On emotions and changes…

Unless one says goodbye to what one loves, and unless one travels to completely new territories, one can expect merely a long wearing away of oneself and an eventual extinction. – Jean Debuffet

It’s been four weeks since I made my move to live and work here in Tanzania. As a person who has long embraced her wanderlust and moved multiple times in her lifetime, this next move has followed the same recognisable routine. It has also brought with it the same mixture of feelings and emotions that have accompanied all other moves.

Making a change like this can be both wonderful and traumatising. While the decision to move here and change my world around one more time was entirely mine, there are elements of this process that are always going to be tough. I was talking with a friend of mine online today and she hit the nail on the head relating this experience to her own relocation to Australia a number of years ago.

She was shocked – how can that be traumatic? Well, the deliberate cutting off of yourself from your beloved community, having to reinvent yourself and be on ‘charming mode’ 24/7 to try and win friends! It just leaves you feeling empty and bereft.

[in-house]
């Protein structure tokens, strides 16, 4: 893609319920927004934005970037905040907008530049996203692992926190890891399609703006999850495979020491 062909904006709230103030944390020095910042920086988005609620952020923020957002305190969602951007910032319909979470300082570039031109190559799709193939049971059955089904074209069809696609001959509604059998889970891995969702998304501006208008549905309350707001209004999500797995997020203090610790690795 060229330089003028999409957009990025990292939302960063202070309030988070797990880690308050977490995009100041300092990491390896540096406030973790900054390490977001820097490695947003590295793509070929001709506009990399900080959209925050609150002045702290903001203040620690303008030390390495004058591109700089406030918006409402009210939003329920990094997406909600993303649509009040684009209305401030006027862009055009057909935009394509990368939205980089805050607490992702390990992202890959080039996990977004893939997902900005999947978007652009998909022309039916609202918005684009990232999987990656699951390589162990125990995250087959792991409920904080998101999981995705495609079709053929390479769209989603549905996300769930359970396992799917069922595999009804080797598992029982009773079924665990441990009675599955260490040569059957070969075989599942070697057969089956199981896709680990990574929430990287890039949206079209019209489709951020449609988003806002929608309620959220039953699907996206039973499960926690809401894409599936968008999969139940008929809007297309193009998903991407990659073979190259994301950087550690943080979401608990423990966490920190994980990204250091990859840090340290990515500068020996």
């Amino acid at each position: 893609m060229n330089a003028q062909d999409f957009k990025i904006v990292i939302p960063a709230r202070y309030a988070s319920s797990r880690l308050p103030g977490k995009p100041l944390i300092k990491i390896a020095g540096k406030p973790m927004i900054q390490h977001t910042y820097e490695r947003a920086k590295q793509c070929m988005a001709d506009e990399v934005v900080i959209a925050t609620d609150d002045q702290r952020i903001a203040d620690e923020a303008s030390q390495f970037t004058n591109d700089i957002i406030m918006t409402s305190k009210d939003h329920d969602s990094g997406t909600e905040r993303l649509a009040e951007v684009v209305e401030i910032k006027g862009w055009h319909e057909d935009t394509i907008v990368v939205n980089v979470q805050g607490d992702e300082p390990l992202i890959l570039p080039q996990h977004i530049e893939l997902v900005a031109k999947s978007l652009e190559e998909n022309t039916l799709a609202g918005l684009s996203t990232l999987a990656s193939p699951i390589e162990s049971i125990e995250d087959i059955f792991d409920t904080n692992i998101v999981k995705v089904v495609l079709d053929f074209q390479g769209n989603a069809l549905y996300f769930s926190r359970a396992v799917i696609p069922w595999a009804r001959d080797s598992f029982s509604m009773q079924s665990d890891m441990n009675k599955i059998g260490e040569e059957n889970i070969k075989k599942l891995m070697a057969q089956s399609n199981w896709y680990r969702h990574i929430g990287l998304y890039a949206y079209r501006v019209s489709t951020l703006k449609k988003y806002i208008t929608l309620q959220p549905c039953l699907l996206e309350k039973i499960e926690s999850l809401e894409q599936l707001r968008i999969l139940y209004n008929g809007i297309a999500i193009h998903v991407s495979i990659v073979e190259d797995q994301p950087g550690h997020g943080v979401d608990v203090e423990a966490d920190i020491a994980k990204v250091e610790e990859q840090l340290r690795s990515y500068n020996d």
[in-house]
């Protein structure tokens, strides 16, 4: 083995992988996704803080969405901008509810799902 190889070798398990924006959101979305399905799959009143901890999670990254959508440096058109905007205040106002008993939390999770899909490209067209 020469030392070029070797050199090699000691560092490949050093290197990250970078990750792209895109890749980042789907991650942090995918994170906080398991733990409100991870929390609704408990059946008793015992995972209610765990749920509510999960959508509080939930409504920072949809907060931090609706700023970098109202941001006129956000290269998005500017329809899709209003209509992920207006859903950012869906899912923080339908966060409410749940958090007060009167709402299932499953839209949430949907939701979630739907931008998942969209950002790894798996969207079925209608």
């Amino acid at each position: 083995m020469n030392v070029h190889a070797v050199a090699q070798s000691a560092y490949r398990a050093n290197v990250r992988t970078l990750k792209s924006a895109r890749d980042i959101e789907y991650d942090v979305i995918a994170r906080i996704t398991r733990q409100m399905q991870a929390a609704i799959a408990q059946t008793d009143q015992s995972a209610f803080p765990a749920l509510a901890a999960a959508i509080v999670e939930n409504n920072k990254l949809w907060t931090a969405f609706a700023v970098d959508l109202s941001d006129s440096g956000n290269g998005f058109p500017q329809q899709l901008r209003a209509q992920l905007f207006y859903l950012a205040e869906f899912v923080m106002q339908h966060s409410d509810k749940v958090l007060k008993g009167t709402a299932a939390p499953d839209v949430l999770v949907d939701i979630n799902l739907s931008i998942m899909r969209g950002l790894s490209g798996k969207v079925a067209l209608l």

While I am endlessly thankful for the wonders of technology and being able to Skype my family and friends back home, the fact remains that I am no longer a part of the day-to-day community there and I am now building up my place in my new community. On top of starting a new job, there’s also a 24/7 charm offensive that I need to stay focused on and trying to always be the most open and friendly version of me that I can when I am meeting the vast array of new people and potential friends. There’s the storytelling and the ‘explaining me’ part that is exhausting and I know over the coming months I’ll be thankful for the grounding conversations with my people who know me completely and to whom I never have to explain where I’m coming from.

Having been through this process many times before, I know that this initial time is always tough and that in a matter of weeks I will feel a lot more ‘at home’ in my new home. As I start to learn people’s stories and tell them my own, I will find kindred spirits and people who I can rely on, and I will start to build another beloved community around me here.

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